While one of the troopers runs off, this man Hamer continues staring at me the same way folks do when they think they recognize someone, but can’t quite place them. I stare back like it don’t bother me none, though, truth to tell, my knees like to buckle right under me. But I just keep on my poker face and act like I could stand there under his gaze all the doodah day.Point of historical interest here. The view is of the Dallas skyline from the north eastern side of White Rock Lake. The Coca Cola truck is on Buckner Blvd AKA Loop 12. It is also right around the spot where Clyde Barrow was last spotted by the police. My source here is Ted Hinton, of the Dallas Sheriff's office, who knew Clyde growing up and knew Bonnie as a waitress at Marco's cafe. Ted Hinton was also part of the shooting party led by Capt Frank Hamer, which ultimately bushwacked Bonnie and Clyde on May 23, 1934.
The trooper trots back with a dark brown folder. He opens it and takes out some photographs which he offers to the big man. The big man gives his head a tiny shake, like he wants him to show them to me and that he’ll just watch me doing it.
The first picture he shows me is the girl, only this time she’s got on a long black dress and she’s posing before the front grill of a Ford. “That’s her, all right,” I say, tapping her image with my finger. The next picture shows her with two young men in suits. One I recognize immediately as my cousin Clyde, the other is a kid I’ve never seen before but he’s got that same hungry West Dallas look of a dog finally getting to have his day. I tap Clyde’s face. “I think this is the guy who was outside, but I can’t say for sure cause I saw him through the screen door.”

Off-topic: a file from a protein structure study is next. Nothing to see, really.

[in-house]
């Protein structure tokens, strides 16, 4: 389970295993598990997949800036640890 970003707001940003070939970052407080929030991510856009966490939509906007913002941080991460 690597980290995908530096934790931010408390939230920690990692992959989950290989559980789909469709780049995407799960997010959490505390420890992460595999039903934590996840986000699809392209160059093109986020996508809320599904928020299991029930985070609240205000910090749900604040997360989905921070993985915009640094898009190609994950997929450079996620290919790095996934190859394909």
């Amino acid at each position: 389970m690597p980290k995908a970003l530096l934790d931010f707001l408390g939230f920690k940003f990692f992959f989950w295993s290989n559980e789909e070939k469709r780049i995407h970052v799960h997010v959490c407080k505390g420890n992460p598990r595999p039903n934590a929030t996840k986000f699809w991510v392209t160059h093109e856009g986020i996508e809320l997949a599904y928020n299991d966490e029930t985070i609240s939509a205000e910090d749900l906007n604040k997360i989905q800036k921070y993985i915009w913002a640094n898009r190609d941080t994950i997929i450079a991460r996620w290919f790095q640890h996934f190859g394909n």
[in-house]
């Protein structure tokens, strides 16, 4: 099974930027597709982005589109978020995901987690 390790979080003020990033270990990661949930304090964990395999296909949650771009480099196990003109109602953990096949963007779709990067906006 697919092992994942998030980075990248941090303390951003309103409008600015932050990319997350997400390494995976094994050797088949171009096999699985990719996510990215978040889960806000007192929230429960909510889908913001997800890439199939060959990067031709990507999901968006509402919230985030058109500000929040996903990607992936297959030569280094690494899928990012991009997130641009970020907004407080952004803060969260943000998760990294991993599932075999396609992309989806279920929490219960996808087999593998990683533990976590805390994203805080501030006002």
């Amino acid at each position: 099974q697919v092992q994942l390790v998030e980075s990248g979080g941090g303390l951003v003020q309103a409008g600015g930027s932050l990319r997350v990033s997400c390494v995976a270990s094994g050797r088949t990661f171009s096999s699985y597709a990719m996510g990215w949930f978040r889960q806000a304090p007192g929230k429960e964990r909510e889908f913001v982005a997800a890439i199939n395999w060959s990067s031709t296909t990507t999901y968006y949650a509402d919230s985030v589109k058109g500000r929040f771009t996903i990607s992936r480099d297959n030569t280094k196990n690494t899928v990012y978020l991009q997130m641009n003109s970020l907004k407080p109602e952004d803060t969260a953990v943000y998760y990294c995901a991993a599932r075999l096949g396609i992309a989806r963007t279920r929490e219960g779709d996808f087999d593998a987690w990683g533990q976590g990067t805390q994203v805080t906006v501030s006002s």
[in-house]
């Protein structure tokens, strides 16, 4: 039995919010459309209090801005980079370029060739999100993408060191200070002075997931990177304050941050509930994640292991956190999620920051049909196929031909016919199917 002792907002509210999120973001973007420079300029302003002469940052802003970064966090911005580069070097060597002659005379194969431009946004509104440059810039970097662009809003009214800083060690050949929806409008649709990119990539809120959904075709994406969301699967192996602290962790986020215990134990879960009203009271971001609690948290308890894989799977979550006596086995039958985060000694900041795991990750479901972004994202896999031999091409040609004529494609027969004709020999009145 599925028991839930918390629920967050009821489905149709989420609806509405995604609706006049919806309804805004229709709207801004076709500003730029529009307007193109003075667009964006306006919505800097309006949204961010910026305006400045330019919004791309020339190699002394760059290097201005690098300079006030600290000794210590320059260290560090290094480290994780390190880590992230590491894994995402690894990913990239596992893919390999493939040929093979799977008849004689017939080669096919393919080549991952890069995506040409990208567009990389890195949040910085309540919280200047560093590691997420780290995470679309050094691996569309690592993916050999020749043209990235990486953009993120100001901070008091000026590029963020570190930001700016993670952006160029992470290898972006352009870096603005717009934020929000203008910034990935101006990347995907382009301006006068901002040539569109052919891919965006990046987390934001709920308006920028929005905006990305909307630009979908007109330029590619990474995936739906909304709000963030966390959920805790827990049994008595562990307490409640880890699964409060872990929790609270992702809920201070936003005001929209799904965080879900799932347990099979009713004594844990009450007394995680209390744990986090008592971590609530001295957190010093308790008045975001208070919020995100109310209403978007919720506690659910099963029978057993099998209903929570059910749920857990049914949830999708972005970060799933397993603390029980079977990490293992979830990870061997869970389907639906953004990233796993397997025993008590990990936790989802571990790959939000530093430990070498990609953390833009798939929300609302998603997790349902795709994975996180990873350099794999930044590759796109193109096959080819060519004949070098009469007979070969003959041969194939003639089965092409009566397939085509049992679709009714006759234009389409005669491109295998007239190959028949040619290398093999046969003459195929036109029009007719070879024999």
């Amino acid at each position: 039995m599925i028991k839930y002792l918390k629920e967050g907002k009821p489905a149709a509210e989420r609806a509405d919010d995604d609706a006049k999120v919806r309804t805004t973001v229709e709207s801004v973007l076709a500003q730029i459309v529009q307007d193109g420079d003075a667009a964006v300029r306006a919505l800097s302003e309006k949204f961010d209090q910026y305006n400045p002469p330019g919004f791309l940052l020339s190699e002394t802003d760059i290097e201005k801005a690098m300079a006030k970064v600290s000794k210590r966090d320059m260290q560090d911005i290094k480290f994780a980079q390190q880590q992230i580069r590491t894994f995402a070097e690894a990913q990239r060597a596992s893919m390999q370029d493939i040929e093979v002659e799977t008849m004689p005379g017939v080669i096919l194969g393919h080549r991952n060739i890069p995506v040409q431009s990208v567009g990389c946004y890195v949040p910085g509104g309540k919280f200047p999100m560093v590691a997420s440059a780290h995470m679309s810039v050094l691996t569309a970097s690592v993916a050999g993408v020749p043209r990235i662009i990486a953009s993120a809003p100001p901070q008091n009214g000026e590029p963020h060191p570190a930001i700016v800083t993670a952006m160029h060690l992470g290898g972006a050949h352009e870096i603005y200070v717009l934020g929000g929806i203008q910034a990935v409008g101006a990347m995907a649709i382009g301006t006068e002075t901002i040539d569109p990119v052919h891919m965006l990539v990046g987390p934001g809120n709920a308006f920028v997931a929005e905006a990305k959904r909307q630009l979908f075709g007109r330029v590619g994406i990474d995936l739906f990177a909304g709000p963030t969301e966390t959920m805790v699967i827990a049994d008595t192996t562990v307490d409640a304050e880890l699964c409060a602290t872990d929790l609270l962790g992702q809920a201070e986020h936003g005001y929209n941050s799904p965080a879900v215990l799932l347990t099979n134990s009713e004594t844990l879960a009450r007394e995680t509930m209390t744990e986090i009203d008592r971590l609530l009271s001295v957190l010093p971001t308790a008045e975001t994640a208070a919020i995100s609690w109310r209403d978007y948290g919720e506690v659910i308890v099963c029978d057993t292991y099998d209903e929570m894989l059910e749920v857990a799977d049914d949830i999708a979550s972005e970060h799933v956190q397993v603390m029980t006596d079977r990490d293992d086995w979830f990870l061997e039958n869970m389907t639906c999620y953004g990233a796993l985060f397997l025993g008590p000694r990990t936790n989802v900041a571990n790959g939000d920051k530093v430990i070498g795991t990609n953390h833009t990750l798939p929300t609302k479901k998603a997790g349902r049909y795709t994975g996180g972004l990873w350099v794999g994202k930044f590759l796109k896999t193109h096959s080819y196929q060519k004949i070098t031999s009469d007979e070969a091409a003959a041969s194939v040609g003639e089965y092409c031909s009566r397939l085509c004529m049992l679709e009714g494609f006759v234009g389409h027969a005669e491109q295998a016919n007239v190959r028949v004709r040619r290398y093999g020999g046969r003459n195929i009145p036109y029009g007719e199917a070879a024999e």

Hamer listens to what I’m saying like it’s from a long ways away. He stands stock still, but, even so, I can feel the wheels furiously turning inside his head.
“I didn’t see this other guy, is he the cousin?”
Hamer gives his head another imperceptible shake, like this time he’s just a little annoyed by the question. He gestures the trooper to continue. The trooper hands me another photograph. It’s a mugshot of myself.
“You seen him?”
I stare at my picture. My face is swollen from a beating I’d just taken, but still it’s me. I look up from the picture directly into Hamer’s inquiring eyes. “No, sir,” I say.
“Look again,” he orders. “You’re from Dallas. You look like a man who gets around town. You should have seen him.”I stare helpless back down at the photograph of myself staring sullenly back. And I remember the moment, because at that moment I was staring into the eyes of one of the cops who’d just beaten the crap out of me. What’s going on with Hamer? Doesn’t he recognize me? Is this some game he’s playing with me? He’s got to know that the guy in the picture is myself. But I just look up back into his eyes and say, “Sorry, sir, I don’t recognize him at all.” (Excerpt from "Friend of the Devil," available on Kindle)